Oct 3, 2019

Climate denial among D.C. policymakers thrives in echo chambers

Illustration: Eniola Odetunde/Axios

The tendency for Washington policymakers to not accept mainstream climate science is growing inside echo chambers and under President Trump, according to a new peer-reviewed study.

Why it matters: The research adds some quantitative heft to the notion that Trump, who regularly dismisses and mocks climate change, is having a tangible impact among America’s most influential policy experts working inside the beltway of Washington, D.C.

Driving the news: Echo chambers — the concept that people share views only with those with similar views — have formed relatively quickly among policy leaders around misinformation of climate science under the Trump administration, according to the study, which is online but not-yet published in Environmental Research Communications.

  • “The president has empowered the people who don’t want there to be any climate policy to hunker down in their echo chambers,” says Dana Fisher, co-author and sociology professor at the University of Maryland.

Where it stands: The study surveyed and analyzed dozens of Washington elites across government, think tanks and more, over 3 separate periods: 2010, 2016 and 2017.

  • The latest year of research was the only time out of the 3 periods that the authors found echo chambers formed among those who do not accept the climate science consensus. They also found a lower tendency to agree with the statement that “human activities are an important driver of global climate change.”
  • The respondents’ names are not included in the study, but earlier research lists participating organizations, which include many congressional offices, think tanks, environmental groups and administration agencies.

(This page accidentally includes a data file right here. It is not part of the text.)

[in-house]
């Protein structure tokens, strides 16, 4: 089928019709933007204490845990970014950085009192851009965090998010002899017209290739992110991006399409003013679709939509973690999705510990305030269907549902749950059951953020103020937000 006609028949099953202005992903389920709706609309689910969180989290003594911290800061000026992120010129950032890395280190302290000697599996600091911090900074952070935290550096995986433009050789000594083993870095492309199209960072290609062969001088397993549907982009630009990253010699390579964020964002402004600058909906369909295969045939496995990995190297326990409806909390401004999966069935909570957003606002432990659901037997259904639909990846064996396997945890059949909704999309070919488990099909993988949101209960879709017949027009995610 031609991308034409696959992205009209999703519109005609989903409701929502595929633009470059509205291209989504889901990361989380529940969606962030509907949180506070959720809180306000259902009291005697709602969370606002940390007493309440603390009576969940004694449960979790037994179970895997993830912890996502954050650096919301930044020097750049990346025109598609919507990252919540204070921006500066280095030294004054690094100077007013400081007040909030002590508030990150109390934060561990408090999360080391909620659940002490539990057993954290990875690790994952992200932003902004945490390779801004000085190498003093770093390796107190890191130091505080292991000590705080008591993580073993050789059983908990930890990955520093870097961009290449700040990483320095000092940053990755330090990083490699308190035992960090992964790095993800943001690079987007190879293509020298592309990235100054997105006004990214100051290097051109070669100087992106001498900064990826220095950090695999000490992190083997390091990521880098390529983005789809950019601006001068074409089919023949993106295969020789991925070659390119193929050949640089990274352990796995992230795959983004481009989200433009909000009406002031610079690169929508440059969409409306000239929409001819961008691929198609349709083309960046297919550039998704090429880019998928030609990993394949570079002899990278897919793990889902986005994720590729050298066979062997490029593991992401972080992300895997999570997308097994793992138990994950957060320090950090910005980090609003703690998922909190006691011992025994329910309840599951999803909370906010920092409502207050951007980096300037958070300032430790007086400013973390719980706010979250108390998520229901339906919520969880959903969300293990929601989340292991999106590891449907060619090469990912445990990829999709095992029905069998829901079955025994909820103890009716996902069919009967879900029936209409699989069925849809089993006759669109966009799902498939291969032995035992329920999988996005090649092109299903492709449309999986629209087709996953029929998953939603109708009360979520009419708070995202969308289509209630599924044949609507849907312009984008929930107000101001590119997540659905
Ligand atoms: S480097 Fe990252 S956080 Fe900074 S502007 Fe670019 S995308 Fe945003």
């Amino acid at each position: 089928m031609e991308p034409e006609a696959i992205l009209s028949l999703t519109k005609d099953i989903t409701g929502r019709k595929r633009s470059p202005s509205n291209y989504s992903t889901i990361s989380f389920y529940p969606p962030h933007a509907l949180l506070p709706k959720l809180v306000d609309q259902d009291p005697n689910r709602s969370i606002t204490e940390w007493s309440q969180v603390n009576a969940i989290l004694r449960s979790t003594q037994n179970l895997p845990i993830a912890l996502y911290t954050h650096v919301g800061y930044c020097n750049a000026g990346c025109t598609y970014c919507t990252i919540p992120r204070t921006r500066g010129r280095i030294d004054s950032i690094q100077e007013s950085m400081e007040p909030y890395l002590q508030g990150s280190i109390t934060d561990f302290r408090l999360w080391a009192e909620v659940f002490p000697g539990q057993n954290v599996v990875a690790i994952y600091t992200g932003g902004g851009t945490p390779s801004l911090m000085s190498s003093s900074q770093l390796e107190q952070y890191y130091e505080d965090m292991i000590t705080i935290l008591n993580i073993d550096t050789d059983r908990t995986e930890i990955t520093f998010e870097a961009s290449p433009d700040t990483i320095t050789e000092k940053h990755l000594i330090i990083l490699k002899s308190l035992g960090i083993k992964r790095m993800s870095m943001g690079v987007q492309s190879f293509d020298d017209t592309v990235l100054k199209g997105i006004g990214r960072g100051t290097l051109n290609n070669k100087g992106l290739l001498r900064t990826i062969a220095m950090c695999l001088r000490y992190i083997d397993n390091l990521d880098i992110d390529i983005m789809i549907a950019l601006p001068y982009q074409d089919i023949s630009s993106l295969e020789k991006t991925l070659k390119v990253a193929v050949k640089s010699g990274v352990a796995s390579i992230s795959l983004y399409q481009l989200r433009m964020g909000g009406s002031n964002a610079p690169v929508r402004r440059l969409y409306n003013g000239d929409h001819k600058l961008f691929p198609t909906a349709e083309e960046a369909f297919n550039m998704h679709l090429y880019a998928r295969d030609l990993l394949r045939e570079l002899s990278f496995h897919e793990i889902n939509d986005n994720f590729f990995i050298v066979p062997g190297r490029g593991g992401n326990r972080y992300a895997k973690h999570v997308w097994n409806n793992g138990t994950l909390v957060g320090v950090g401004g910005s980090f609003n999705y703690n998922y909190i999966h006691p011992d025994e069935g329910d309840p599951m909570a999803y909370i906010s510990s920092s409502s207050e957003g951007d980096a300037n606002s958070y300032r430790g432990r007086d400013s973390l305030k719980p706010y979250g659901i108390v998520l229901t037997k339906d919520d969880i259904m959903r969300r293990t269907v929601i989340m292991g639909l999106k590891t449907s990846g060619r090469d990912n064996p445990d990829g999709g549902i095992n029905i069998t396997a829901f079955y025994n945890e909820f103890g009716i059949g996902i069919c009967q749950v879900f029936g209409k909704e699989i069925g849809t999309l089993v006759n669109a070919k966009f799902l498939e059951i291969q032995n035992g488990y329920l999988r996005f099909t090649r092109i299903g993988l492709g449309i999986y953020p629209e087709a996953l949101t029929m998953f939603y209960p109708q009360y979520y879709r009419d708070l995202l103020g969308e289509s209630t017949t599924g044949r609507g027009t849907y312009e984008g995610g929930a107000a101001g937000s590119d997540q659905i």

The big picture: This trend is at complete odds with climate change and the science underpinning it. Nearly all scientists agree that human activity is a dominant cause of Earth’s temperature rise over the last century, and connections between that and extreme weather are getting clearer — both in real life and in research.

Go deeper: The stark reality of the IPCC's 1.5-degree climate report

Go deeper

Not a hoax or an emergency: What swing voters think of climate change

Illustration: Aïda Amer/Axios

Swing voters in three of America’s top battleground states say climate change is a concern, but not an urgent crisis.

The big picture: The results of focus groups in Ohio, Minnesota and Wisconsin suggest that some of America’s swing voters have views on climate change that are in between Democratic presidential candidates, who think it’s a crisis, and President Trump, who dismisses it altogether.

Go deeperArrowOct 21, 2019

Mulvaney says climate change will not be on agenda for G7 summit

Acting White House Chief of Staff Mick Mulvaney said Thursday that climate change will not be on the agenda at next year's G7 summit, which will be hosted at the Trump National Doral Miami resort.

Go deeperArrowOct 17, 2019

New climate consensus moves forward without the U.S.

Photo Illustration: Sarah Grillo/Axios. Photos by Win McNamee, Alex Wong, Horacio Villalobos - Corbis/Corbis, Oliver Douliery/AFP, and Noam Galai Via Getty Images

The world's top economic institutions are going deeper in the fight against climate change, and central banks are re-evaluating policies and pushing new principles to integrate climate-related risks into financial supervision, leaving the U.S. behind.

On one side: The effects of climate change are everywhere, European Central Bank chief economist Philip Lane said during the IMF's fall meetings last week.

Go deeperArrowOct 22, 2019